Product placement was invented long before Holly Golightly went window shopping at Tiffany’s, wearing the soon-to-become-iconic sleeveless Givanchy dress and Ray Bans. In fact, the first film to win an Academy Award for Best Picture, Wings (William A. Wellman, 1927), had paid product placement for Hershey’s Chocolate. Today it is a multi-billion dollar industry and it has caught the attention of Morgan Spurlock, the director of the controversial Oscar-nominated documentary Super Size Me, in which he conducted a self-experiment by eating nothing but McDonald’s food for a month. His latest feature with a mouthful of a title – Pom’s Wonderful Presents: The Greatest Movie Ever Sold – is also built around an experiment (or a gimmick, whichever one you prefer).
This time around Spurlock wants to find out whether it is possible to make a “film about product placement funded strictly by product placement”: he will secure the film’s budget by finding sponsors that will finance the film, which in return will promote their brands. The search for the said sponsors is the central part of the film. Turns out larger brands are not particularly interested in advertising through an indie documentary, much less through a Morgan Spurlock feature (who would’ve thought). So, one by one, he approaches smaller brands that usually can’t afford to have their products placed in big Hollywood blockbusters like Iron Man, which had more than 14 brand partners.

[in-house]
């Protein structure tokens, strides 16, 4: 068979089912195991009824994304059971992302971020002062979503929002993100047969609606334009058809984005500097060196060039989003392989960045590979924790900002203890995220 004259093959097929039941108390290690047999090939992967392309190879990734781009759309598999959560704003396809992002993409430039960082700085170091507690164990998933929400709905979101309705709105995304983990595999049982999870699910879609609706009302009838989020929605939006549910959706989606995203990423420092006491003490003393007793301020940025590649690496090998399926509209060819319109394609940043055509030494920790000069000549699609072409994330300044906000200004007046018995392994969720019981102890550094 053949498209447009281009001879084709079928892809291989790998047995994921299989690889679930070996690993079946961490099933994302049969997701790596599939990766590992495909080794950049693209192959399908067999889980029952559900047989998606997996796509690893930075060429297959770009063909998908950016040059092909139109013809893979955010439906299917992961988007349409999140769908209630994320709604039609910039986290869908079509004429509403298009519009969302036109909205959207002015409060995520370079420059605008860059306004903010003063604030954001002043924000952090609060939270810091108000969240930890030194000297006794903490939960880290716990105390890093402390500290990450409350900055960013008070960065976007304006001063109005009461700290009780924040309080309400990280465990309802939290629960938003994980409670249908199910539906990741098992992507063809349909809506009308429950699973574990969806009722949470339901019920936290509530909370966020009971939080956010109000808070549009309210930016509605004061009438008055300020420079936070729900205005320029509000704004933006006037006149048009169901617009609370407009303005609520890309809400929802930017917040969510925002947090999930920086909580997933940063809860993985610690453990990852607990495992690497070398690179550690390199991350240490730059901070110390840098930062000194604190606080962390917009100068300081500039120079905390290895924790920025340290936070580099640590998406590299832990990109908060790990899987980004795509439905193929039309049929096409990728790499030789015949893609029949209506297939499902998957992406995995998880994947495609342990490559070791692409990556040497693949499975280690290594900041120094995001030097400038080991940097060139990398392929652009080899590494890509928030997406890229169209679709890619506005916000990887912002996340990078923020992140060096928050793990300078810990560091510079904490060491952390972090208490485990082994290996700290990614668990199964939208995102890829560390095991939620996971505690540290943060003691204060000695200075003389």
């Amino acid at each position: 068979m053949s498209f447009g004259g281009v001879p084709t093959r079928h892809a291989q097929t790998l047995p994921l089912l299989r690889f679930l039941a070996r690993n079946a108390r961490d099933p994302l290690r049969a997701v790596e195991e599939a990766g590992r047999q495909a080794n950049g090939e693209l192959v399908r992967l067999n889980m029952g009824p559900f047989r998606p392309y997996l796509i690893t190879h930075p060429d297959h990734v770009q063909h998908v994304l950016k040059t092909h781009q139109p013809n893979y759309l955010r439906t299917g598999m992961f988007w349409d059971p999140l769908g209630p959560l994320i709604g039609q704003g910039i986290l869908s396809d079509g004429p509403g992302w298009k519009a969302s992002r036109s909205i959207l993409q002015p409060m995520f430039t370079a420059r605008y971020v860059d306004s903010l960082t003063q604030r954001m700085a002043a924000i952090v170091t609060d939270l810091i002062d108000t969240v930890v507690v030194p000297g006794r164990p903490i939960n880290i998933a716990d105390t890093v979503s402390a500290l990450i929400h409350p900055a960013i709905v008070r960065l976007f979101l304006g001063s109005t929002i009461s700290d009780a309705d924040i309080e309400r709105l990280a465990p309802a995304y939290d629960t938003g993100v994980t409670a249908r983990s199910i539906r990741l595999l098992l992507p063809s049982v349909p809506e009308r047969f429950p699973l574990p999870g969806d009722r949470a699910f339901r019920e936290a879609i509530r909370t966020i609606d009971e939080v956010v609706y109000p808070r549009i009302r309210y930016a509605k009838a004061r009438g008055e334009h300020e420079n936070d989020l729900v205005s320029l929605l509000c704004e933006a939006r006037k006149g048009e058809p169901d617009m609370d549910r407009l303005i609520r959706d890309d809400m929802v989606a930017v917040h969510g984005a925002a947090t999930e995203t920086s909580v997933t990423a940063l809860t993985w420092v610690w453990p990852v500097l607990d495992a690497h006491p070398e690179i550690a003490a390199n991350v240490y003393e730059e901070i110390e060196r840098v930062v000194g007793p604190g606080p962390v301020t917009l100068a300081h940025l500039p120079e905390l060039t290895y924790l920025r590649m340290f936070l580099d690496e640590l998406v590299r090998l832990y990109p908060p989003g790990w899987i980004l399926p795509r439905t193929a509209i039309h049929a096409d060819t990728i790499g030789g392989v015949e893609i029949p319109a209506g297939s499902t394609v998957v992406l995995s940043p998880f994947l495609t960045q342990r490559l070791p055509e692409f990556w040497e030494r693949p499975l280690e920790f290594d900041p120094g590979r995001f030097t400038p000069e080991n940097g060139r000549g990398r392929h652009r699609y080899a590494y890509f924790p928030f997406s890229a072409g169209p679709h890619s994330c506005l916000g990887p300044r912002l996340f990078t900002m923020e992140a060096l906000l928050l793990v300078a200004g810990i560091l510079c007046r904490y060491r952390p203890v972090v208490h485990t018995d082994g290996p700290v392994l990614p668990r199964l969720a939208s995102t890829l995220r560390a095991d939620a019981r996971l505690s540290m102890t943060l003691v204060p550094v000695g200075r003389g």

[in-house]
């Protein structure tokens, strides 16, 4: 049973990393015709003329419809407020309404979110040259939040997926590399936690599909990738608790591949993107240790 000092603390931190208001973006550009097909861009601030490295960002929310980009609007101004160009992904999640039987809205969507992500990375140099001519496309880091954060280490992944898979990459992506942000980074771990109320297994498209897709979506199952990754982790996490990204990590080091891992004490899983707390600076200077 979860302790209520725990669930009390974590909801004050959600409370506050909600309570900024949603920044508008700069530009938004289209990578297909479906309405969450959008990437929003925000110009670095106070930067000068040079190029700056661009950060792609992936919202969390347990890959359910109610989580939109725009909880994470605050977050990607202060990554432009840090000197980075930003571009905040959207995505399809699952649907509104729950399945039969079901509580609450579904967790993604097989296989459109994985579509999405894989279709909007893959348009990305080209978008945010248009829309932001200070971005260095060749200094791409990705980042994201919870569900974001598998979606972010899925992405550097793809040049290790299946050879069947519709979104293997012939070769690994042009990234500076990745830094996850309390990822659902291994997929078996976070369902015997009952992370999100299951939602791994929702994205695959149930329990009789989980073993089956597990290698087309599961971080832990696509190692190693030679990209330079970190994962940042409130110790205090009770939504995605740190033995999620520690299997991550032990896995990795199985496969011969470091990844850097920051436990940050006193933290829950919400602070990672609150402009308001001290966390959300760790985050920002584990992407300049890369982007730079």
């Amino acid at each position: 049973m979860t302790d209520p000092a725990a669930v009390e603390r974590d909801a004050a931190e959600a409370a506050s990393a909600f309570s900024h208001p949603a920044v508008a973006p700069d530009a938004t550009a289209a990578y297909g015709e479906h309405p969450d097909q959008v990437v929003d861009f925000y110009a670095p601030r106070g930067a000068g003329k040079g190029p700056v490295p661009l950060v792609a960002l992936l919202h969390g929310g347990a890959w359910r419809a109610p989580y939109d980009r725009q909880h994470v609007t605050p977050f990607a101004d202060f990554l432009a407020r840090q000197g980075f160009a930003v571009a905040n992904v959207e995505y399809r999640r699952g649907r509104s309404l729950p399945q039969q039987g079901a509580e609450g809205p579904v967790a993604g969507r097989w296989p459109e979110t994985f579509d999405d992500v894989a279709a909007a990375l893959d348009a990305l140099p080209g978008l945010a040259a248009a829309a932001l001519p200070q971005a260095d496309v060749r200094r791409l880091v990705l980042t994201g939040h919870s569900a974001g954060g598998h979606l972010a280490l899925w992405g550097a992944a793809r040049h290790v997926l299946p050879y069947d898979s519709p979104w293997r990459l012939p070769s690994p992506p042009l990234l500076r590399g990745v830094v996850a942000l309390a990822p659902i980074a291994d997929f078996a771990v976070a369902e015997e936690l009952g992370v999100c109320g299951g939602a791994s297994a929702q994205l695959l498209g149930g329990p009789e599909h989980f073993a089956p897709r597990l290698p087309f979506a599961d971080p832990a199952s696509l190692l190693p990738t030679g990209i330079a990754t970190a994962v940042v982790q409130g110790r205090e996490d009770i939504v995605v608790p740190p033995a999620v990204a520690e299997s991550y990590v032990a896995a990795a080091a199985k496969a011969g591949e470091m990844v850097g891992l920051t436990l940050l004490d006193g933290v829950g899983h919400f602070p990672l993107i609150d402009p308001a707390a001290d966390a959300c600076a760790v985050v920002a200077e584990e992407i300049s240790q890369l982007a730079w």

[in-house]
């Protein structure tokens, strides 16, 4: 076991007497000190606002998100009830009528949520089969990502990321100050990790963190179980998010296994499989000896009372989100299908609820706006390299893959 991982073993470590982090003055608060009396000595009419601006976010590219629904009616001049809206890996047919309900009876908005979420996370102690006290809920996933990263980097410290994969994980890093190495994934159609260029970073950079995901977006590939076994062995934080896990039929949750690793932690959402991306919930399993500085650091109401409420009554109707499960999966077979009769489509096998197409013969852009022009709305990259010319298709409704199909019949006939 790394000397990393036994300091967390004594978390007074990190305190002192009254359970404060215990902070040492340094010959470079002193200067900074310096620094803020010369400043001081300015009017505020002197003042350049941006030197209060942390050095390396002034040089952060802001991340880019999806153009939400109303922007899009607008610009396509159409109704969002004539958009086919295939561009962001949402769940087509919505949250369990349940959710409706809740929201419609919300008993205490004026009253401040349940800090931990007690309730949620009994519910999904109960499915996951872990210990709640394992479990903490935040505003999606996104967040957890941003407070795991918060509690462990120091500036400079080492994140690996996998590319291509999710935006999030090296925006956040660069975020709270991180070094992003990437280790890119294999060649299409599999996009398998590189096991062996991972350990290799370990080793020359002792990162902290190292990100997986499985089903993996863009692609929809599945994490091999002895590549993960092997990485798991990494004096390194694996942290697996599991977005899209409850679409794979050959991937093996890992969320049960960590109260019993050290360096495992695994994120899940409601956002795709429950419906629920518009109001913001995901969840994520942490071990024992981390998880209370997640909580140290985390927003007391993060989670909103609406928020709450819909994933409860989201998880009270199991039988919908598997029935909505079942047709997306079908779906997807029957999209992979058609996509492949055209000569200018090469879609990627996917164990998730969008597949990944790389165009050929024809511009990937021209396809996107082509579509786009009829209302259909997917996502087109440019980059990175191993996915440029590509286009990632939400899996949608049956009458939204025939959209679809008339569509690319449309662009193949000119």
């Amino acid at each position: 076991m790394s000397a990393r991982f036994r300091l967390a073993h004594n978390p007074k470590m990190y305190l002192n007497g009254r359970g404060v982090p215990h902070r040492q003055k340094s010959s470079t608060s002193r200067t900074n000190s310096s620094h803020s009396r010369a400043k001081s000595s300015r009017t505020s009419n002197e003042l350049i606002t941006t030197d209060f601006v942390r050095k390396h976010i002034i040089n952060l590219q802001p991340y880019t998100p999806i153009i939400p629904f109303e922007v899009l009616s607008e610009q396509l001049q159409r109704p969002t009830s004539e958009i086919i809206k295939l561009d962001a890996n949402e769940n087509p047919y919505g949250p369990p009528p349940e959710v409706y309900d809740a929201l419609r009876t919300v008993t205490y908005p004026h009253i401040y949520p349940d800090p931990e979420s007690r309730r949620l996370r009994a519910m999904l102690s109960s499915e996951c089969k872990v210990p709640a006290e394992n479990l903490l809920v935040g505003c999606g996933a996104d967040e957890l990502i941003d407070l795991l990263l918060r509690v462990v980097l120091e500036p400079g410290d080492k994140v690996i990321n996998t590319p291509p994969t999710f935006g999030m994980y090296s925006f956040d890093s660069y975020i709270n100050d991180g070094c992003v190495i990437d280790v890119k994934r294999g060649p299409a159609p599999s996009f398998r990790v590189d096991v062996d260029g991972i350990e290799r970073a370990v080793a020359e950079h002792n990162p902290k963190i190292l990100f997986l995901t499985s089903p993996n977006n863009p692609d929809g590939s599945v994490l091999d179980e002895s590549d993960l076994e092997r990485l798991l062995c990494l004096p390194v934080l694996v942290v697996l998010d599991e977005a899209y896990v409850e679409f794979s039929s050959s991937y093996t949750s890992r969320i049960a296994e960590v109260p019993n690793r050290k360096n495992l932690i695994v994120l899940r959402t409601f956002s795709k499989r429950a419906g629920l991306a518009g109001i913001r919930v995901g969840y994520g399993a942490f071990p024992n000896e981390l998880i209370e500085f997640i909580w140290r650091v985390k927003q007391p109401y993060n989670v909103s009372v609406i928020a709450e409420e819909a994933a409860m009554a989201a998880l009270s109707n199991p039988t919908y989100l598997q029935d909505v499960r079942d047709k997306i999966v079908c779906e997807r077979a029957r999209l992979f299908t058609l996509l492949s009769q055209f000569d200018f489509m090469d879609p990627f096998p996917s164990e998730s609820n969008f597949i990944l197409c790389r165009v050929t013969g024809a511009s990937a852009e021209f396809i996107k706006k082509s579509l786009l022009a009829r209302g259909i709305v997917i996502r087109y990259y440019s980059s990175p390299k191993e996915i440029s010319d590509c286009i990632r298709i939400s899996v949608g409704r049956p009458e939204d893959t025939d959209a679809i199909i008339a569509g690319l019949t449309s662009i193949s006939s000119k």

With a wide grin (read: barely conceived smirk) on his face Spurlock pitches the idea for his movie to the brands’ representatives. They ask him questions about the film and how their brand will be portrayed in it. The whole process is, of course, being filmed and is part of the movie. Things cannot be any more meta than this. The whole process is very entertaining, as is the rest of the film, and Spurlock himself seems to be having a very good time, too: he gets a special laugh out of a particular hair care brand, “Mane N’ Tale” — hair products that are designed to be used by both humans and horses; he also appears to be permanently surprised at the fact that any brand that takes itself seriously would be interested in cooperating with him.